U.S., Israel pledge to deny Iran nuclear weaponry

STORY: U.S. President Joe Biden and Israeli Prime Minister Yair Lapid signed a joint pledge on Thursday to deny Iran nuclear arms, a show of unity by allies long divided over diplomacy with Tehran.

"Today, you and I also discussed America's commitment to ensuring Iran never obtains a nuclear weapon. This is of vital security to both Israel and the United States, and I would add, for the rest of the world as well. I continue to believe that diplomacy is the best way to achieve this outcome."

The "Jerusalem Declaration" crowning Biden's first visit to Israel as president, came a day after he told a local TV station that he was open to "last resort" use of force against Iran - an apparent move toward accommodating Israel's calls for a "credible military threat" by world powers.

Prime Minister Lapid said words and diplomacy won't stop Iran from developing nuclear weapons.

"The only thing that will stop Iran is knowing that if they continue to develop their nuclear program, the free world will use force."

Iran has denied seeking nuclear arms.

Thursday's statement reaffirmed U.S. support for Israel's regional military edge. There was no immediate comment from Tehran.

In 2015, Iran signed an international deal to cap its nuclear projects with bomb-making potential. In 2018, then-U.S. President Donald Trump quit the pact, deeming it insufficient, a withdrawal welcomed by Israel.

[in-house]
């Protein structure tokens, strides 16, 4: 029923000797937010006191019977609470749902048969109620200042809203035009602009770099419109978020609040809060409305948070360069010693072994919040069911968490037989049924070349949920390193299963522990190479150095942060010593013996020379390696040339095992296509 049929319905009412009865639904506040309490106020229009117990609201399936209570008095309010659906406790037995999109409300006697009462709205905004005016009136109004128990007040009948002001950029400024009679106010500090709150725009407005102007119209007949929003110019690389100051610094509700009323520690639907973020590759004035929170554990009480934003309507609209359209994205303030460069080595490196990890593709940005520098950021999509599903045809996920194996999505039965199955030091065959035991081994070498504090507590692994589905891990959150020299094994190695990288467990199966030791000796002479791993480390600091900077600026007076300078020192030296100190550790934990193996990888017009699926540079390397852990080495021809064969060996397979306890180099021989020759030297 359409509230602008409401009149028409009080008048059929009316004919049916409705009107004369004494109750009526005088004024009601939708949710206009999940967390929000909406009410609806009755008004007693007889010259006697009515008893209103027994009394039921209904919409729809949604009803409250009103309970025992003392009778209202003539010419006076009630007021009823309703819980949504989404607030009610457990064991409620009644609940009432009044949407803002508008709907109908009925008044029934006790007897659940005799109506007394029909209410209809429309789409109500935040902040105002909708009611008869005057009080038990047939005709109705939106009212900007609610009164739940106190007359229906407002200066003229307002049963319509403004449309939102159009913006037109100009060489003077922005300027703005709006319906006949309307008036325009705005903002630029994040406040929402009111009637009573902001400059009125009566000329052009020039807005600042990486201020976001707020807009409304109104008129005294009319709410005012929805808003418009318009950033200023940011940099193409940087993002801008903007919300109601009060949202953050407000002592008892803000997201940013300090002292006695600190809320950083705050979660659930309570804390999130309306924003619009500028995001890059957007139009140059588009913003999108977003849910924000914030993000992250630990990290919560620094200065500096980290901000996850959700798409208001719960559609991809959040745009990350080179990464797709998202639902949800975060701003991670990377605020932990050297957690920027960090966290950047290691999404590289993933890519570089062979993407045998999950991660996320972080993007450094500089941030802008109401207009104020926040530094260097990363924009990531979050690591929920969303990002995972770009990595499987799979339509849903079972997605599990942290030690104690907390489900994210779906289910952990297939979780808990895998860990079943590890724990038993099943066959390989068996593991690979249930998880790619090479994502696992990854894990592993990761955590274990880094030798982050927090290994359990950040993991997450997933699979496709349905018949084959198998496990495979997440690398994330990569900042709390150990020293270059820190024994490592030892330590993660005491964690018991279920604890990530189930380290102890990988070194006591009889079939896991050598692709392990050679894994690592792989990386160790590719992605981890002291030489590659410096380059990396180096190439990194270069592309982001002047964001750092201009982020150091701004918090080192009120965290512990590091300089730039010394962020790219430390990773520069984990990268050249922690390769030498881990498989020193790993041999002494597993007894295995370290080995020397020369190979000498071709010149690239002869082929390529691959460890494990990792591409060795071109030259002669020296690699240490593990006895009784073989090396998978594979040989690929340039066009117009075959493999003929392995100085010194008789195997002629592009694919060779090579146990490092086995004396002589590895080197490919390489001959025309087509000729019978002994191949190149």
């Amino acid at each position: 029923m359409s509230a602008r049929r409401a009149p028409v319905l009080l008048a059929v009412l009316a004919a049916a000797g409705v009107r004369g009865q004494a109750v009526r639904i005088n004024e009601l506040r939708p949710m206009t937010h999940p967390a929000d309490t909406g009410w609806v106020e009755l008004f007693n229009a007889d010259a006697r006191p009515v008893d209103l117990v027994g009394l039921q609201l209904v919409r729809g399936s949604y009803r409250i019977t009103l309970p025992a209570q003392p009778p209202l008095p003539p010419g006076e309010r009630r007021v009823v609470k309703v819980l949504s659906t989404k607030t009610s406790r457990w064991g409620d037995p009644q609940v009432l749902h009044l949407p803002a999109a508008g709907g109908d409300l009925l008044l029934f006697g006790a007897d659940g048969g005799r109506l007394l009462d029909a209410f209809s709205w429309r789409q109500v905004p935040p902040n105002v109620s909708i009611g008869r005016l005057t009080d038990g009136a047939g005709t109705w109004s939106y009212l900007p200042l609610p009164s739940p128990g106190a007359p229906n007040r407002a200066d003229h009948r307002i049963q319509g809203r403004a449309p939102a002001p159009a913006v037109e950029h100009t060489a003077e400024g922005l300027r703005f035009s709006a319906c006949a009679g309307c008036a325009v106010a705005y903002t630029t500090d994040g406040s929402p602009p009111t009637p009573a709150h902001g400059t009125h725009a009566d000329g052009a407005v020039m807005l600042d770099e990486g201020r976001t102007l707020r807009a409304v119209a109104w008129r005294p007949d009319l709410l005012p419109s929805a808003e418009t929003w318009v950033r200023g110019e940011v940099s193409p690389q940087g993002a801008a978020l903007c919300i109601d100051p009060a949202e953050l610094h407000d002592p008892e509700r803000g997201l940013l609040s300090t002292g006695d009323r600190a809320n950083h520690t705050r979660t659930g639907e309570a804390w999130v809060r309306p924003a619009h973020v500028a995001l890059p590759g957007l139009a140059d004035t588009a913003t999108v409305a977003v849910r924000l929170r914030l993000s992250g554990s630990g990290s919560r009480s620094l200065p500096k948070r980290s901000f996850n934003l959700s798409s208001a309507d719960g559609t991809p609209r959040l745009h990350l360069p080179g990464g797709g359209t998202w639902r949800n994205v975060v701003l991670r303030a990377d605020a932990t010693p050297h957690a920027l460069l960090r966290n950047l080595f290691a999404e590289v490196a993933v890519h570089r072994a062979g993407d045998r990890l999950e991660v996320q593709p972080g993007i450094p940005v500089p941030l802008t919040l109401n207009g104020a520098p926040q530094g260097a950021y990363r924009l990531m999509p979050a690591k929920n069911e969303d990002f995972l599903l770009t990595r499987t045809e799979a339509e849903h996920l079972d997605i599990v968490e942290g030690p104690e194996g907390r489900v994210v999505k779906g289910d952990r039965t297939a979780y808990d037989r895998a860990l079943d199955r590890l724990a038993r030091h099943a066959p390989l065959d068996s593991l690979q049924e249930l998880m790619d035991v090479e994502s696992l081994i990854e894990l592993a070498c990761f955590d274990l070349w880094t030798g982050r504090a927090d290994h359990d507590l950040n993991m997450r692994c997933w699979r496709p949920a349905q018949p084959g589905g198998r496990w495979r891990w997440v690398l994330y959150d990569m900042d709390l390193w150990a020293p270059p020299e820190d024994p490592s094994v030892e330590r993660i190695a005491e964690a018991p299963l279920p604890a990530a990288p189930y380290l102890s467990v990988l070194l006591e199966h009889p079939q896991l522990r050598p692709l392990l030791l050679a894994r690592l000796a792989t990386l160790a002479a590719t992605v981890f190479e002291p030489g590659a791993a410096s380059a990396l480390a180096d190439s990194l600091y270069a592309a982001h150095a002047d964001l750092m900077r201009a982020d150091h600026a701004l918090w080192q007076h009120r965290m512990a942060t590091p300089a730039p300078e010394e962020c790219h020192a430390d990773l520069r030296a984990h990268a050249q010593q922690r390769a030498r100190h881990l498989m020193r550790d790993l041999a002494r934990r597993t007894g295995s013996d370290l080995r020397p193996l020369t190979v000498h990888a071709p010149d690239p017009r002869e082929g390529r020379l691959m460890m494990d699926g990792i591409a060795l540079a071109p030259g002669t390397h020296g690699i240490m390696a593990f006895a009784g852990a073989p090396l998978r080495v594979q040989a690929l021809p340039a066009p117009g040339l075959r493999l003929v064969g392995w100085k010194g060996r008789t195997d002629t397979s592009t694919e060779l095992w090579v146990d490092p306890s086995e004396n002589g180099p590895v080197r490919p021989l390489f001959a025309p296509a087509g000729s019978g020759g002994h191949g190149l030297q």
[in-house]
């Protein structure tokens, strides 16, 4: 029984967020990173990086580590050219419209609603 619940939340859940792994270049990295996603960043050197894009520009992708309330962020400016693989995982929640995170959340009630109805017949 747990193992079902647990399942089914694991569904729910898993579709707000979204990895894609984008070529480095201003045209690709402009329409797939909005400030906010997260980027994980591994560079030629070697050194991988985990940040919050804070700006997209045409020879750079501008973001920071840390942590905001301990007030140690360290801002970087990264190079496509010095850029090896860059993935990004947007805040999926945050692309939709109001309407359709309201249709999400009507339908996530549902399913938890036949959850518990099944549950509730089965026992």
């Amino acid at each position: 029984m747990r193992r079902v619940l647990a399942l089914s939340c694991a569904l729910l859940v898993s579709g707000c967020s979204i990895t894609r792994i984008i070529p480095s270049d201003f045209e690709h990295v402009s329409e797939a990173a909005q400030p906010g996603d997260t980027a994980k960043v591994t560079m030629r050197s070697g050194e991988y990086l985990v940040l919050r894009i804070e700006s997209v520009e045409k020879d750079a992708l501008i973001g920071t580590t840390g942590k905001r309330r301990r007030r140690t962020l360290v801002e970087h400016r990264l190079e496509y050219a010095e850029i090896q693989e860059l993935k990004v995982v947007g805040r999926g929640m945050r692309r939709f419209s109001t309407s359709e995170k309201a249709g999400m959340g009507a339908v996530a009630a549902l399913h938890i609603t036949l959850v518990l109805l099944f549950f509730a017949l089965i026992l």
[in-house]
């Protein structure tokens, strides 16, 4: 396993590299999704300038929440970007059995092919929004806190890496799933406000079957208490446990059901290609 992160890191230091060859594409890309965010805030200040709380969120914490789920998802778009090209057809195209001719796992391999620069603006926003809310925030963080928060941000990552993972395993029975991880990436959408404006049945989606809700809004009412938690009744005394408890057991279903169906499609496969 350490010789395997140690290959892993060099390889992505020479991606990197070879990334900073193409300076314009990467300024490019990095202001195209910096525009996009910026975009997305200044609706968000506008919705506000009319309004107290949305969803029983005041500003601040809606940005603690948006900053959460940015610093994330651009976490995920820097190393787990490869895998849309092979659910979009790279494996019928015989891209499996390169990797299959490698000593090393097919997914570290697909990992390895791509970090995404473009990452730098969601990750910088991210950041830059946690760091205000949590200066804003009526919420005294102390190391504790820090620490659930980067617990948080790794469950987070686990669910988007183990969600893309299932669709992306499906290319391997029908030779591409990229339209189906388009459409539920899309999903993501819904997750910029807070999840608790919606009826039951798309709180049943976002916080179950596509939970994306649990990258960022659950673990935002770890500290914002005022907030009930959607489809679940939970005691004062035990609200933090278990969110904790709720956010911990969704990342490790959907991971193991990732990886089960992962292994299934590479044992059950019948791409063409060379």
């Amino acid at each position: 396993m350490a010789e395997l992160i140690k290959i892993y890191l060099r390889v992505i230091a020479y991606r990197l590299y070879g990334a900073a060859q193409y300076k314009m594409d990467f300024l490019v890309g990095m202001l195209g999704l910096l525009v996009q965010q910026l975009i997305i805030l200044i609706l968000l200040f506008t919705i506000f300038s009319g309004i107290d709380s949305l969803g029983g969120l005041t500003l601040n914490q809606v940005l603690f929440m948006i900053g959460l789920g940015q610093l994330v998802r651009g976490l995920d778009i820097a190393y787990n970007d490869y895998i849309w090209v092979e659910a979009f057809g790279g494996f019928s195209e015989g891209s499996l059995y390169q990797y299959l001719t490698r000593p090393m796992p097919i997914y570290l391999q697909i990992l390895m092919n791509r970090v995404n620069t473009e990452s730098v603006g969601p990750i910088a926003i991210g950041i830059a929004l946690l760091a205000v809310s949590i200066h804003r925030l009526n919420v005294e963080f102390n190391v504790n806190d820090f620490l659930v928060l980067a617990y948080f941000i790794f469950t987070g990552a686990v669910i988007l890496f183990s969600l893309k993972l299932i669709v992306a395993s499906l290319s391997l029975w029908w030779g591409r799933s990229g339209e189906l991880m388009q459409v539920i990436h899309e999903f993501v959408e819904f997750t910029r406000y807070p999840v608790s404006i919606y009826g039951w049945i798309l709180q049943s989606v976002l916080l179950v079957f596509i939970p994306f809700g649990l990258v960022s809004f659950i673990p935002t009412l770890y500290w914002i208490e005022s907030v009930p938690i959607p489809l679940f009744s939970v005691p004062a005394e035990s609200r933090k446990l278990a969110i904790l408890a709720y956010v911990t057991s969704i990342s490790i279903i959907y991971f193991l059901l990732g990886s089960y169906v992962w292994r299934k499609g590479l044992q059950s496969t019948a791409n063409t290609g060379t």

Biden has pushed for a return to talks but said the next move was up to Iran.

"We're waiting for their response. When that recur, when that will come, I'm not certain, but we are not going to wait forever."

Biden will next head to Saudi Arabia for a meeting with Gulf leaders, including Crown Prince Mohammed bin Salman - believed by U.S. intelligence to have been involved in the murder of Washington post journalist Jamal Khashoggi.

Bin Salman denies any involvement in the murder.

Biden, who has faced wide criticism for the move, on Thursday said he would not avoid talking about human rights.

"My views on Khashoggi I may have made, have been absolutely positively clear. And I have never been quiet about talking about human rights."

Biden plans to urge Saudi leaders to produce more oil, in an effort to ease soaring gas prices at home.

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